Further information:
http://www.umass.edu/

More articles from Life Sciences:

nachricht Repairing damaged hearts with self-healing heart cells
22.08.2017 | National University Health System

nachricht Biochemical 'fingerprints' reveal diabetes progression
22.08.2017 | Umea University

All articles from Life Sciences >>>

The most recent press releases about innovation >>>

Die letzten 5 Focus-News des innovations-reports im Überblick:

Im Focus: Fizzy soda water could be key to clean manufacture of flat wonder material: Graphene

Whether you call it effervescent, fizzy, or sparkling, carbonated water is making a comeback as a beverage. Aside from quenching thirst, researchers at the University of Illinois at Urbana-Champaign have discovered a new use for these "bubbly" concoctions that will have major impact on the manufacturer of the world's thinnest, flattest, and one most useful materials -- graphene.

As graphene's popularity grows as an advanced "wonder" material, the speed and quality at which it can be manufactured will be paramount. With that in mind,...

Im Focus: Exotic quantum states made from light: Physicists create optical “wells” for a super-photon

Physicists at the University of Bonn have managed to create optical hollows and more complex patterns into which the light of a Bose-Einstein condensate flows. The creation of such highly low-loss structures for light is a prerequisite for complex light circuits, such as for quantum information processing for a new generation of computers. The researchers are now presenting their results in the journal Nature Photonics.

Light particles (photons) occur as tiny, indivisible portions. Many thousands of these light portions can be merged to form a single super-photon if they are...

Im Focus: Circular RNA linked to brain function

For the first time, scientists have shown that circular RNA is linked to brain function. When a RNA molecule called Cdr1as was deleted from the genome of mice, the animals had problems filtering out unnecessary information – like patients suffering from neuropsychiatric disorders.

While hundreds of circular RNAs (circRNAs) are abundant in mammalian brains, one big question has remained unanswered: What are they actually good for? In the...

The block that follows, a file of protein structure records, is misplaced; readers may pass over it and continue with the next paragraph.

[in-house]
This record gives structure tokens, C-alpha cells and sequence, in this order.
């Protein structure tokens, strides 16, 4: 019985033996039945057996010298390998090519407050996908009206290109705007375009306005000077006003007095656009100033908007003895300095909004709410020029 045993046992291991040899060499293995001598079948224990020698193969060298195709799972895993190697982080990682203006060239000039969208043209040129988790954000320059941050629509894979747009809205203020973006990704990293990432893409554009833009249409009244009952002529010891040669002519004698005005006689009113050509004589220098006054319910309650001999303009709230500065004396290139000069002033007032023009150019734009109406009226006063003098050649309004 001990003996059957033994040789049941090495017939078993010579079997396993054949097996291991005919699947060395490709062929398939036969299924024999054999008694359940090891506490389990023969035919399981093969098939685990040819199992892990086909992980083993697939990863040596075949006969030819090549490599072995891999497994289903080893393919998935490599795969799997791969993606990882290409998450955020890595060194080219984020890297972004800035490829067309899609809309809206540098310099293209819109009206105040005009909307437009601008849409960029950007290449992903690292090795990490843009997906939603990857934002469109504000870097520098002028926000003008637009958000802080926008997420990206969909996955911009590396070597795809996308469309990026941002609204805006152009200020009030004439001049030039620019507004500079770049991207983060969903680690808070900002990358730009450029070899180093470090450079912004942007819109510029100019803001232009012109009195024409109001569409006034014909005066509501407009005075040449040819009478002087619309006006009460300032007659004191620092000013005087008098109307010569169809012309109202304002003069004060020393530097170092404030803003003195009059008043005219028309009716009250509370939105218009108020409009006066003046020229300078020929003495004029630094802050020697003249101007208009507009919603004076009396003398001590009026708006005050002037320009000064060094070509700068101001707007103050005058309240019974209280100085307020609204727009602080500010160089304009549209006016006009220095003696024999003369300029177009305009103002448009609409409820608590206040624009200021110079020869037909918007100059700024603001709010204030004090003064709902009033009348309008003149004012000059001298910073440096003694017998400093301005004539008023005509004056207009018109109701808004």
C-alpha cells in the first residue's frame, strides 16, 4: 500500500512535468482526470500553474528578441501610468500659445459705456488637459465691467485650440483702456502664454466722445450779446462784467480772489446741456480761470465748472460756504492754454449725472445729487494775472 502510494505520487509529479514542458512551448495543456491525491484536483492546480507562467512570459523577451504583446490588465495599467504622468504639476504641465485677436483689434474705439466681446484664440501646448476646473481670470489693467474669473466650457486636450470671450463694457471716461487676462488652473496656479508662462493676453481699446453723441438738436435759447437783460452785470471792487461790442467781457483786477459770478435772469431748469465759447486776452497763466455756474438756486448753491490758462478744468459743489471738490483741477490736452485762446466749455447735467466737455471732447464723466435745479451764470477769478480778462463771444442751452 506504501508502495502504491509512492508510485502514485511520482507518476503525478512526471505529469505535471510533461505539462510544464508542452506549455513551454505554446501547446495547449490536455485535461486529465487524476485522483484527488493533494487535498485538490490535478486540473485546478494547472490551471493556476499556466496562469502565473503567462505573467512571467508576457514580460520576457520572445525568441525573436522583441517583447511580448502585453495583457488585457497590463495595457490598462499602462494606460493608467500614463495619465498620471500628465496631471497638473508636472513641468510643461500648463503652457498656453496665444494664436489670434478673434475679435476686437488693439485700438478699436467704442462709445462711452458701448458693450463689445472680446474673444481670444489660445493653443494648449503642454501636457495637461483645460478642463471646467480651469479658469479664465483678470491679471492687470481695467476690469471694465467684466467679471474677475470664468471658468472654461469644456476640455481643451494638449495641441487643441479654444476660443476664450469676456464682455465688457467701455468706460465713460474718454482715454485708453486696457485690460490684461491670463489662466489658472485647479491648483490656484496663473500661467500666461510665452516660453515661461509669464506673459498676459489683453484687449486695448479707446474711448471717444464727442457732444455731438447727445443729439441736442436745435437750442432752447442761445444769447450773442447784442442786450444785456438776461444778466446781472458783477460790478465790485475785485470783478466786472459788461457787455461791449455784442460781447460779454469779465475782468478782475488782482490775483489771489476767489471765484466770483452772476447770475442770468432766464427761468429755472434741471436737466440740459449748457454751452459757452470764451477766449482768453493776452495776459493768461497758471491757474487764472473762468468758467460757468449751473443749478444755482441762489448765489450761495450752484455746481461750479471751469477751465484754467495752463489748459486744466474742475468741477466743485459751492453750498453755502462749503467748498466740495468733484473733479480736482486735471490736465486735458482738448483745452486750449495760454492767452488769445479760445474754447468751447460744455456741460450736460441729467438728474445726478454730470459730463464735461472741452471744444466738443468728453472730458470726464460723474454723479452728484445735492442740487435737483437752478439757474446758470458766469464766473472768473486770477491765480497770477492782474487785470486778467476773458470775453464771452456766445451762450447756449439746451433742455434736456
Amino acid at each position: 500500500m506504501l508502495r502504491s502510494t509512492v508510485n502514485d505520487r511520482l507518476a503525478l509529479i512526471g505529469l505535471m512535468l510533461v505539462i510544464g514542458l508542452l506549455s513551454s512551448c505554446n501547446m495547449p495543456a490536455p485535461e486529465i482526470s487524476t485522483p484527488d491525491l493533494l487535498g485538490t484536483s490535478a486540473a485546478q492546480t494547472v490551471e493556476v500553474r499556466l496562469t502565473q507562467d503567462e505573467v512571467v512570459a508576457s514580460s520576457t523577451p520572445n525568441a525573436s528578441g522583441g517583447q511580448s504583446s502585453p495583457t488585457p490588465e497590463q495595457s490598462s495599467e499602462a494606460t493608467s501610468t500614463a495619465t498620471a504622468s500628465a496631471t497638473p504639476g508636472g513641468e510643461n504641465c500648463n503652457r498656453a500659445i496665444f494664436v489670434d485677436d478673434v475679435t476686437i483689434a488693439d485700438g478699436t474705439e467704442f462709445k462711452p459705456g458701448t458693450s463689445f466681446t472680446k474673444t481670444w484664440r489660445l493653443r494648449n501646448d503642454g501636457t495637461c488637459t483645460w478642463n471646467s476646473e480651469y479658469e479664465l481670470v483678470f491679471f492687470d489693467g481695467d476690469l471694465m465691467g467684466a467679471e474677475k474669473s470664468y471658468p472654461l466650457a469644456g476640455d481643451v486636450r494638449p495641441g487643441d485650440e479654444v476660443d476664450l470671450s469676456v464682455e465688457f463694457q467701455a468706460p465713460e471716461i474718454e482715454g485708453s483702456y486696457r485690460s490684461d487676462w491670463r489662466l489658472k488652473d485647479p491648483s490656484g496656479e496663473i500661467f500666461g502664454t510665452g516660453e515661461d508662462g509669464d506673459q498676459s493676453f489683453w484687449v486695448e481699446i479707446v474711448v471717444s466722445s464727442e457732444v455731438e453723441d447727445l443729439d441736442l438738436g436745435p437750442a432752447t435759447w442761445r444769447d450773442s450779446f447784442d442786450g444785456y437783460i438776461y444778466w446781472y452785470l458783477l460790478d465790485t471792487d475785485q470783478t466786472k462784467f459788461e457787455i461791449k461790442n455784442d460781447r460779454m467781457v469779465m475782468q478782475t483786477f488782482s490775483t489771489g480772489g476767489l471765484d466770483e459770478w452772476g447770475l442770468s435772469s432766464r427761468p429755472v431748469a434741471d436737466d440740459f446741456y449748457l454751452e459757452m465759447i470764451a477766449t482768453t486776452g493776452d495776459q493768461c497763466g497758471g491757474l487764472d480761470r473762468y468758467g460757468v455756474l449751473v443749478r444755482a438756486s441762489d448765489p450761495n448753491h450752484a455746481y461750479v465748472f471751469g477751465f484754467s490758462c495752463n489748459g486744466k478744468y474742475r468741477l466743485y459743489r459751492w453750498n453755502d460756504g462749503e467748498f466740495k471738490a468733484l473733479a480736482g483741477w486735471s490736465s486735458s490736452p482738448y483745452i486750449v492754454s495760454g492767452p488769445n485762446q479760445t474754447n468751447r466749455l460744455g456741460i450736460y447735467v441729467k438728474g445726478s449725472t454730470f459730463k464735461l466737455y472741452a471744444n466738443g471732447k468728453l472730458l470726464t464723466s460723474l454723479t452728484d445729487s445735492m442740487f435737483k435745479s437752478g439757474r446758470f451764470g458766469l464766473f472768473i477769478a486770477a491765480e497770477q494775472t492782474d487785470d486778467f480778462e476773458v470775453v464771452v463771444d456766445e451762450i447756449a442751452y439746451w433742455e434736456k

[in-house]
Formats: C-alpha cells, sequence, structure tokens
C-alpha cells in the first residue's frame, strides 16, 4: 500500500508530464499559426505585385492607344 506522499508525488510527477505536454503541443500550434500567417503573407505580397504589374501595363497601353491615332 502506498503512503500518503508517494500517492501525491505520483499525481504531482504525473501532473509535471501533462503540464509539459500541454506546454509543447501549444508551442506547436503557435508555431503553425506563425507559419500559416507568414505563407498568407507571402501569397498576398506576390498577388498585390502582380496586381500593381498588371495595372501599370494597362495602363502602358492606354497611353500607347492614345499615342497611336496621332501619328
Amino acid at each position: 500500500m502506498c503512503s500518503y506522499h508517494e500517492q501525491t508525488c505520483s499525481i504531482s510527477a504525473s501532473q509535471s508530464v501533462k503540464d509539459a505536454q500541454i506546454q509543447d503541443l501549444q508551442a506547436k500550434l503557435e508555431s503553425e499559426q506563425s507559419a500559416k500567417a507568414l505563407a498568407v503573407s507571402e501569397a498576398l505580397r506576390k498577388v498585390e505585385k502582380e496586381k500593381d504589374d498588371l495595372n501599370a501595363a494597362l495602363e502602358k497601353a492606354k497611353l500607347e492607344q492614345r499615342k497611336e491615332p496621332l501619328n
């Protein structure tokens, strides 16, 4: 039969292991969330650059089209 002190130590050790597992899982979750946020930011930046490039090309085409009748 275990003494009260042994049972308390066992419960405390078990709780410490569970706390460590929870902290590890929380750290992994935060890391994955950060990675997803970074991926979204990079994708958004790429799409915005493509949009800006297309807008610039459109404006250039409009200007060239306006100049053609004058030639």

Im Focus: RAVAN CubeSat measures Earth's outgoing energy

An experimental small satellite has successfully collected and delivered data on a key measurement for predicting changes in Earth's climate.

The Radiometer Assessment using Vertically Aligned Nanotubes (RAVAN) CubeSat was launched into low-Earth orbit on Nov. 11, 2016, in order to test new...

Im Focus: Scientists shine new light on the “other high temperature superconductor”

A study led by scientists of the Max Planck Institute for the Structure and Dynamics of Matter (MPSD) at the Center for Free-Electron Laser Science in Hamburg presents evidence of the coexistence of superconductivity and “charge-density-waves” in compounds of the poorly-studied family of bismuthates. This observation opens up new perspectives for a deeper understanding of the phenomenon of high-temperature superconductivity, a topic which is at the core of condensed matter research since more than 30 years. The paper by Nicoletti et al has been published in the PNAS.

Since the beginning of the 20th century, superconductivity had been observed in some metals at temperatures only a few degrees above the absolute zero (minus...

All Focus news of the innovation-report >>>

Anzeige

Anzeige

Event News

Call for Papers – ICNFT 2018, 5th International Conference on New Forming Technology

16.08.2017 | Event News

Sustainability is the business model of tomorrow

04.08.2017 | Event News

Clash of Realities 2017: Registration now open. International Conference at TH Köln

26.07.2017 | Event News

 
Latest News

Cholesterol-lowering drugs may fight infectious disease

22.08.2017 | Health and Medicine

Meter-sized single-crystal graphene growth becomes possible

22.08.2017 | Materials Sciences

Repairing damaged hearts with self-healing heart cells

22.08.2017 | Life Sciences

VideoLinks
B2B-VideoLinks
More VideoLinks >>>